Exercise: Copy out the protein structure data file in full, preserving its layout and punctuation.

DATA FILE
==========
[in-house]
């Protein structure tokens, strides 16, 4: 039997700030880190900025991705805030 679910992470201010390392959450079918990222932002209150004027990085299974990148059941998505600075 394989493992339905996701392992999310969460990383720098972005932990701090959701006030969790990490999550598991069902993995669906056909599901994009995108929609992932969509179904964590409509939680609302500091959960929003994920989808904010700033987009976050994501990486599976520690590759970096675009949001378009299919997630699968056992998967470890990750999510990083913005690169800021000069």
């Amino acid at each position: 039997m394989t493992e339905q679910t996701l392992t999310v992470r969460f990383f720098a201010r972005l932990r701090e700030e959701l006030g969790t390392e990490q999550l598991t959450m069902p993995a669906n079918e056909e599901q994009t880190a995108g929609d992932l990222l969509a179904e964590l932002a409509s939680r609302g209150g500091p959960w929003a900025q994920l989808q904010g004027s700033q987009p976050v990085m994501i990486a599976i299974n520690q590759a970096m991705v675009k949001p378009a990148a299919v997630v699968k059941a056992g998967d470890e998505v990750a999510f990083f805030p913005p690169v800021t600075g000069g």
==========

[in-house]
């Protein structure tokens, strides 16, 4: 039997700030880190900025991705805030 679910992470201010390392959450079918990222932002209150004027990085299974990148059941998505600075 394989493992339905996701392992999310969460990383720098972005932990701090959701006030969790990490999550598991069902993995669906056909599901994009995108929609992932969509179904964590409509939680609302500091959960929003994920989808904010700033987009976050994501990486599976520690590759970096675009949001378009299919997630699968056992998967470890990750999510990083913005690169800021000069």
């Amino acid at each position: 039997m394989t493992e339905q679910t996701l392992t999310v992470r969460f990383f720098a201010r972005l932990r701090e700030e959701l006030g969790t390392e990490q999550l598991t959450m069902p993995a669906n079918e056909e599901q994009t880190a995108g929609d992932l990222l969509a179904e964590l932002a409509s939680r609302g209150g500091p959960w929003a900025q994920l989808q904010g004027s700033q987009p976050v990085m994501i990486a599976i299974n520690q590759a970096m991705v675009k949001p378009a990148a299919v997630v699968k059941a056992g998967d470890e998505v990750a999510f990083f805030p913005p690169v800021t600075g000069g």